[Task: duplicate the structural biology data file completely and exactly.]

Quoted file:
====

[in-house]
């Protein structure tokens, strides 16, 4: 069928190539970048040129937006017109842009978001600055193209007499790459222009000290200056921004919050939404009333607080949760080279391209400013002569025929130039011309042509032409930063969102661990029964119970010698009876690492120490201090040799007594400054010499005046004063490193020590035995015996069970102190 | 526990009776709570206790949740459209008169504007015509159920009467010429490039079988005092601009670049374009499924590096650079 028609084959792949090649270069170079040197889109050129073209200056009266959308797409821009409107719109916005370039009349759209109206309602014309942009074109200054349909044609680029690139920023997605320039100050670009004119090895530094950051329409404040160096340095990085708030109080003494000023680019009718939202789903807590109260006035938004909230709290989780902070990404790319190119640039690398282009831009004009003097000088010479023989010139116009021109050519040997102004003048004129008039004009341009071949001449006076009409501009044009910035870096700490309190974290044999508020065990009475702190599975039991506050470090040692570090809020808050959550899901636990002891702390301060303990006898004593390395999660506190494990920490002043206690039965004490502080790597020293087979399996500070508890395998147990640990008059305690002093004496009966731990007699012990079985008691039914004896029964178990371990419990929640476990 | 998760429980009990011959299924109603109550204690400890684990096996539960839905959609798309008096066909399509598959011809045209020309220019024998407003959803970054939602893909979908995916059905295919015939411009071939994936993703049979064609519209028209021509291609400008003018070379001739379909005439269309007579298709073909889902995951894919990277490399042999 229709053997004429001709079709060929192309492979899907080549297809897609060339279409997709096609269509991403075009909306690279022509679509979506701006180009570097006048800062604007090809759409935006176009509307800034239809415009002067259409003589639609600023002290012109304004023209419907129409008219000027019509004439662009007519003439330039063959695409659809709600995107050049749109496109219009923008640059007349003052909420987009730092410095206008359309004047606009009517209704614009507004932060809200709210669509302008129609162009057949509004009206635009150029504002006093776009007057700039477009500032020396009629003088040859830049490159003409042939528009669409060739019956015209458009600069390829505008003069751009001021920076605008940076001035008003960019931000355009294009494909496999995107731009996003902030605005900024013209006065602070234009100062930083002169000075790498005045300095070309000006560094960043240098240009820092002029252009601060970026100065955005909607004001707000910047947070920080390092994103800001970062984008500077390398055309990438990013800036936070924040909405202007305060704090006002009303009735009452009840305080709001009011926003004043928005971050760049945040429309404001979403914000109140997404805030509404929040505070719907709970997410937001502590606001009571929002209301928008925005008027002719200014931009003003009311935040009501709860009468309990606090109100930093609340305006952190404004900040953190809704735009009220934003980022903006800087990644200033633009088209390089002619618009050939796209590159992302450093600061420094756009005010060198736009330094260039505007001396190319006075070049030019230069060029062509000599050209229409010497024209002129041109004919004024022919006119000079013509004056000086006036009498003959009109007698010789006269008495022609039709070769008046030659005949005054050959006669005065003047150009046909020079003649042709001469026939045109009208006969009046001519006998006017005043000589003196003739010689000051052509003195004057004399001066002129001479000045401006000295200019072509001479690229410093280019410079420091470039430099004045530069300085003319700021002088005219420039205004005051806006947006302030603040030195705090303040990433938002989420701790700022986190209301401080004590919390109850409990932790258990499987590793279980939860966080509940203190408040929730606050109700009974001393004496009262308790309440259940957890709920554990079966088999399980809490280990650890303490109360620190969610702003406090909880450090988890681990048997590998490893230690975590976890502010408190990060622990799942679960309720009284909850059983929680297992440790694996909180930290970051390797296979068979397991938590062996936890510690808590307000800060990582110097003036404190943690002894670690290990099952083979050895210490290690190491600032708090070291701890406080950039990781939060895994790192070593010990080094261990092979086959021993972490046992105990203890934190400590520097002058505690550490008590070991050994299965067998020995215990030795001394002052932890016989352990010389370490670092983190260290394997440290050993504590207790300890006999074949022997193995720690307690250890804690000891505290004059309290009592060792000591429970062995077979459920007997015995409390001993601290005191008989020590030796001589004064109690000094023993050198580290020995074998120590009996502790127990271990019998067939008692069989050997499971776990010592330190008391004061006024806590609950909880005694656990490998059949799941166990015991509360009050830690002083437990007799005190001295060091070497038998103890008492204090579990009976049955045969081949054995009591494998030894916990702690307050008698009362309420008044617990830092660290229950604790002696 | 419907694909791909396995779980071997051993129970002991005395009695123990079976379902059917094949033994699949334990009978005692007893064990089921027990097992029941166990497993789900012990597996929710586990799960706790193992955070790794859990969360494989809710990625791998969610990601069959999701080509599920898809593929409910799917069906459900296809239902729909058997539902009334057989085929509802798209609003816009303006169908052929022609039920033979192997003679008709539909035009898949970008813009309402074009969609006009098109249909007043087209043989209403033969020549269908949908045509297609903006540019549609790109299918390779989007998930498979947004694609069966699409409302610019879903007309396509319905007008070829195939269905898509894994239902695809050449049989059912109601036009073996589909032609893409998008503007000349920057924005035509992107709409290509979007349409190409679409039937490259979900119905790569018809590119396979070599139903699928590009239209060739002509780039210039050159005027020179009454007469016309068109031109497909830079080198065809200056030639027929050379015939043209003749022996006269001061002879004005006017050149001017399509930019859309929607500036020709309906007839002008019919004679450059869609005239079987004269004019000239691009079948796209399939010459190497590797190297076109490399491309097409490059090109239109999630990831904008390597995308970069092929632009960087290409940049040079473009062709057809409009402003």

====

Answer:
[in-house]
């Protein structure tokens, strides 16, 4: 069928190539970048040129937006017109842009978001600055193209007499790459222009000290200056921004919050939404009333607080949760080279391209400013002569025929130039011309042509032409930063969102661990029964119970010698009876690492120490201090040799007594400054010499005046004063490193020590035995015996069970102190 | 526990009776709570206790949740459209008169504007015509159920009467010429490039079988005092601009670049374009499924590096650079 028609084959792949090649270069170079040197889109050129073209200056009266959308797409821009409107719109916005370039009349759209109206309602014309942009074109200054349909044609680029690139920023997605320039100050670009004119090895530094950051329409404040160096340095990085708030109080003494000023680019009718939202789903807590109260006035938004909230709290989780902070990404790319190119640039690398282009831009004009003097000088010479023989010139116009021109050519040997102004003048004129008039004009341009071949001449006076009409501009044009910035870096700490309190974290044999508020065990009475702190599975039991506050470090040692570090809020808050959550899901636990002891702390301060303990006898004593390395999660506190494990920490002043206690039965004490502080790597020293087979399996500070508890395998147990640990008059305690002093004496009966731990007699012990079985008691039914004896029964178990371990419990929640476990 | 998760429980009990011959299924109603109550204690400890684990096996539960839905959609798309008096066909399509598959011809045209020309220019024998407003959803970054939602893909979908995916059905295919015939411009071939994936993703049979064609519209028209021509291609400008003018070379001739379909005439269309007579298709073909889902995951894919990277490399042999 229709053997004429001709079709060929192309492979899907080549297809897609060339279409997709096609269509991403075009909306690279022509679509979506701006180009570097006048800062604007090809759409935006176009509307800034239809415009002067259409003589639609600023002290012109304004023209419907129409008219000027019509004439662009007519003439330039063959695409659809709600995107050049749109496109219009923008640059007349003052909420987009730092410095206008359309004047606009009517209704614009507004932060809200709210669509302008129609162009057949509004009206635009150029504002006093776009007057700039477009500032020396009629003088040859830049490159003409042939528009669409060739019956015209458009600069390829505008003069751009001021920076605008940076001035008003960019931000355009294009494909496999995107731009996003902030605005900024013209006065602070234009100062930083002169000075790498005045300095070309000006560094960043240098240009820092002029252009601060970026100065955005909607004001707000910047947070920080390092994103800001970062984008500077390398055309990438990013800036936070924040909405202007305060704090006002009303009735009452009840305080709001009011926003004043928005971050760049945040429309404001979403914000109140997404805030509404929040505070719907709970997410937001502590606001009571929002209301928008925005008027002719200014931009003003009311935040009501709860009468309990606090109100930093609340305006952190404004900040953190809704735009009220934003980022903006800087990644200033633009088209390089002619618009050939796209590159992302450093600061420094756009005010060198736009330094260039505007001396190319006075070049030019230069060029062509000599050209229409010497024209002129041109004919004024022919006119000079013509004056000086006036009498003959009109007698010789006269008495022609039709070769008046030659005949005054050959006669005065003047150009046909020079003649042709001469026939045109009208006969009046001519006998006017005043000589003196003739010689000051052509003195004057004399001066002129001479000045401006000295200019072509001479690229410093280019410079420091470039430099004045530069300085003319700021002088005219420039205004005051806006947006302030603040030195705090303040990433938002989420701790700022986190209301401080004590919390109850409990932790258990499987590793279980939860966080509940203190408040929730606050109700009974001393004496009262308790309440259940957890709920554990079966088999399980809490280990650890303490109360620190969610702003406090909880450090988890681990048997590998490893230690975590976890502010408190990060622990799942679960309720009284909850059983929680297992440790694996909180930290970051390797296979068979397991938590062996936890510690808590307000800060990582110097003036404190943690002894670690290990099952083979050895210490290690190491600032708090070291701890406080950039990781939060895994790192070593010990080094261990092979086959021993972490046992105990203890934190400590520097002058505690550490008590070991050994299965067998020995215990030795001394002052932890016989352990010389370490670092983190260290394997440290050993504590207790300890006999074949022997193995720690307690250890804690000891505290004059309290009592060792000591429970062995077979459920007997015995409390001993601290005191008989020590030796001589004064109690000094023993050198580290020995074998120590009996502790127990271990019998067939008692069989050997499971776990010592330190008391004061006024806590609950909880005694656990490998059949799941166990015991509360009050830690002083437990007799005190001295060091070497038998103890008492204090579990009976049955045969081949054995009591494998030894916990702690307050008698009362309420008044617990830092660290229950604790002696 | 419907694909791909396995779980071997051993129970002991005395009695123990079976379902059917094949033994699949334990009978005692007893064990089921027990097992029941166990497993789900012990597996929710586990799960706790193992955070790794859990969360494989809710990625791998969610990601069959999701080509599920898809593929409910799917069906459900296809239902729909058997539902009334057989085929509802798209609003816009303006169908052929022609039920033979192997003679008709539909035009898949970008813009309402074009969609006009098109249909007043087209043989209403033969020549269908949908045509297609903006540019549609790109299918390779989007998930498979947004694609069966699409409302610019879903007309396509319905007008070829195939269905898509894994239902695809050449049989059912109601036009073996589909032609893409998008503007000349920057924005035509992107709409290509979007349409190409679409039937490259979900119905790569018809590119396979070599139903699928590009239209060739002509780039210039050159005027020179009454007469016309068109031109497909830079080198065809200056030639027929050379015939043209003749022996006269001061002879004005006017050149001017399509930019859309929607500036020709309906007839002008019919004679450059869609005239079987004269004019000239691009079948796209399939010459190497590797190297076109490399491309097409490059090109239109999630990831904008390597995308970069092929632009960087290409940049040079473009062709057809409009402003």